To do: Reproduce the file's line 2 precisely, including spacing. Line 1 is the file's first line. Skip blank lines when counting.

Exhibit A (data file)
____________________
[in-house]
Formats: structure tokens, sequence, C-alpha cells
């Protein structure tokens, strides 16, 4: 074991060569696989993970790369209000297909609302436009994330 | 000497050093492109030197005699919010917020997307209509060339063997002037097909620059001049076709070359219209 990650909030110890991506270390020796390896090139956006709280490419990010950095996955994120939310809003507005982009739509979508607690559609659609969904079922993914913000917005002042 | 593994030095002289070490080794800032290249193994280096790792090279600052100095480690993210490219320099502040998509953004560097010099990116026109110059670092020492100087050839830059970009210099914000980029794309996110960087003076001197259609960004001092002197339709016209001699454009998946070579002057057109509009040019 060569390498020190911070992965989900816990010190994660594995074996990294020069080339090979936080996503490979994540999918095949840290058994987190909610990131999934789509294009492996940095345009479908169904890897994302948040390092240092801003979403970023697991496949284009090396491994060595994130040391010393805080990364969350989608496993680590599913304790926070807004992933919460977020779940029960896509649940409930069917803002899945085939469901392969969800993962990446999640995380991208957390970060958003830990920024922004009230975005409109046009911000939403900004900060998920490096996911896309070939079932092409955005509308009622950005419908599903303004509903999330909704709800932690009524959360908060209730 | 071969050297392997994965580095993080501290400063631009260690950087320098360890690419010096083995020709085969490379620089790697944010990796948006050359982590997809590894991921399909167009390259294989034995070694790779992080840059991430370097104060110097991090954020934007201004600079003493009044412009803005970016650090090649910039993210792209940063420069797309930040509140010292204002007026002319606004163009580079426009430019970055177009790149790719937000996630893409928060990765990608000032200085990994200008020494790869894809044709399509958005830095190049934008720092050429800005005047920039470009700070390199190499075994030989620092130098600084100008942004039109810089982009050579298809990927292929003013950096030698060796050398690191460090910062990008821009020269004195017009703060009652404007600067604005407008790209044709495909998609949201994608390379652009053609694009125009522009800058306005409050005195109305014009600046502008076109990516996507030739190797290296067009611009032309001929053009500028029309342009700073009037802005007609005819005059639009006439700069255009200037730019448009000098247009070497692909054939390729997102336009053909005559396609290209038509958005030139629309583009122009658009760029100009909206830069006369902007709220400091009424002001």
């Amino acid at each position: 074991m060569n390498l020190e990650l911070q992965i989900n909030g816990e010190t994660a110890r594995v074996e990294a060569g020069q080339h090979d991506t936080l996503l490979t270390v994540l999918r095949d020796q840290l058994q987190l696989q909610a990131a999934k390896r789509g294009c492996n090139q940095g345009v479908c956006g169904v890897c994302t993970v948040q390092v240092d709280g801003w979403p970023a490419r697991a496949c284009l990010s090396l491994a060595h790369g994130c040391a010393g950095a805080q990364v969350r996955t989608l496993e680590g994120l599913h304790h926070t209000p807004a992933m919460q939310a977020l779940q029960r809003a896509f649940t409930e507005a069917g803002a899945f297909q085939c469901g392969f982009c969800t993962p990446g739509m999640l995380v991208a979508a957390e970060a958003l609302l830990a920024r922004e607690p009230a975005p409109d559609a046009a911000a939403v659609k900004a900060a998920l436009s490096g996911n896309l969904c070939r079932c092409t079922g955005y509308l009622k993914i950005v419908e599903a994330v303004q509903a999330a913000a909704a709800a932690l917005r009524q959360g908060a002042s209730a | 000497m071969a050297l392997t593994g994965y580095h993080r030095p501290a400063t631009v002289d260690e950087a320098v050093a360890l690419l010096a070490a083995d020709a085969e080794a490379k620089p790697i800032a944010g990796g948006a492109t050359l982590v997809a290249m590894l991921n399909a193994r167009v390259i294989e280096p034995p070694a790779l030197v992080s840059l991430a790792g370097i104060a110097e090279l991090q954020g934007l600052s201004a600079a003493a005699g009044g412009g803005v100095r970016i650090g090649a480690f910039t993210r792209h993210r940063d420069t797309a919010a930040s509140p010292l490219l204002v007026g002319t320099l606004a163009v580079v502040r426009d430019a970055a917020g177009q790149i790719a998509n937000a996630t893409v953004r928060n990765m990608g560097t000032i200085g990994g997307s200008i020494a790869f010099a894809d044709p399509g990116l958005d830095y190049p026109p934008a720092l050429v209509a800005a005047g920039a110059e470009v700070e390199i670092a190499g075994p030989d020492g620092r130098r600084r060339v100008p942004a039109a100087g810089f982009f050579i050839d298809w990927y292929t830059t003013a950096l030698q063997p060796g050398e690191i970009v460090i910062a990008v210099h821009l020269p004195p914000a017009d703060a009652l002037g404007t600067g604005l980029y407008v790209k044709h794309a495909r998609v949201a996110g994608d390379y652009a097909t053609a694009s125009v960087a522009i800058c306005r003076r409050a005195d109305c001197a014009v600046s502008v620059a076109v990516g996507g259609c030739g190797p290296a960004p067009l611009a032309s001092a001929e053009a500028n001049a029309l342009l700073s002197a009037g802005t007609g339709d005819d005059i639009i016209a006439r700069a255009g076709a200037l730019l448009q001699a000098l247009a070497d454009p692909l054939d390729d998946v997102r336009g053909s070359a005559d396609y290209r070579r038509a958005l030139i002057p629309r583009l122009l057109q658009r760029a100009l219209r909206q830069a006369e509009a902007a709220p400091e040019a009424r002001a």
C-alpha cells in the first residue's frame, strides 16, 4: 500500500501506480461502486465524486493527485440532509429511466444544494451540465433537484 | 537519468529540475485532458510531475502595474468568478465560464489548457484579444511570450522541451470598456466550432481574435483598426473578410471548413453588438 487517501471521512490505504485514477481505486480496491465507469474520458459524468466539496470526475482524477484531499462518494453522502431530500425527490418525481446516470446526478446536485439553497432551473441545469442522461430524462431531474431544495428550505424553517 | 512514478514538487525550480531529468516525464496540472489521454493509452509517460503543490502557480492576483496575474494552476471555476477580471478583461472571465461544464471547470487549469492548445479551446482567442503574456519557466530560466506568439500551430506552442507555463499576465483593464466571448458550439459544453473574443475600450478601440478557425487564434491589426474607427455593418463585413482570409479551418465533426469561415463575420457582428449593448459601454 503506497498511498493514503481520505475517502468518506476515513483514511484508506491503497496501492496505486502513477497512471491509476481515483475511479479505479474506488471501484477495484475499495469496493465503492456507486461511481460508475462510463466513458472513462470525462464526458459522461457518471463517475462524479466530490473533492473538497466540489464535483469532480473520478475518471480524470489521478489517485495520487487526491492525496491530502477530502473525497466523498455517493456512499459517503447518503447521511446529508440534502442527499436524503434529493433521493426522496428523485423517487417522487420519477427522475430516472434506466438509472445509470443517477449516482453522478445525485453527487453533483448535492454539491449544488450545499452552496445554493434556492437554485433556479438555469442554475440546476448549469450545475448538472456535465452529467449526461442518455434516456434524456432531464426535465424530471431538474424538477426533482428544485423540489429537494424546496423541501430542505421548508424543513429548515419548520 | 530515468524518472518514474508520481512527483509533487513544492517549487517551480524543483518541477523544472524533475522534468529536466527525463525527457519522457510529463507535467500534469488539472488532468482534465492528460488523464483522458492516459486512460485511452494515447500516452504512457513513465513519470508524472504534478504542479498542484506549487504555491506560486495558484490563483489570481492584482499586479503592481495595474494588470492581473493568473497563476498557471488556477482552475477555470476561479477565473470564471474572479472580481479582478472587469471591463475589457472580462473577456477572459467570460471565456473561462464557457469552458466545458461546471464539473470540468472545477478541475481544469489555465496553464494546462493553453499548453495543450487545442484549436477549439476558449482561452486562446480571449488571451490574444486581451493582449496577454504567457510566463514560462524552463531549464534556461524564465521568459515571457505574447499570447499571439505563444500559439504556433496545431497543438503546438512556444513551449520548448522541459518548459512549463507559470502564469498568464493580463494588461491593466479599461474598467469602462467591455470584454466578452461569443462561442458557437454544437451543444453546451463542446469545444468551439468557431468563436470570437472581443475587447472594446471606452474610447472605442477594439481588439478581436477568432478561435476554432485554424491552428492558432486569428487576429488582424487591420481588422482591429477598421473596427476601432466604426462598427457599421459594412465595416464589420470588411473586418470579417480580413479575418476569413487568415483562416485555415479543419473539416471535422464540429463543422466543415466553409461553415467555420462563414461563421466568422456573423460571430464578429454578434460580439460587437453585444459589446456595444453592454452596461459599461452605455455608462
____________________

Formats: structure tokens, sequence, C-alpha cells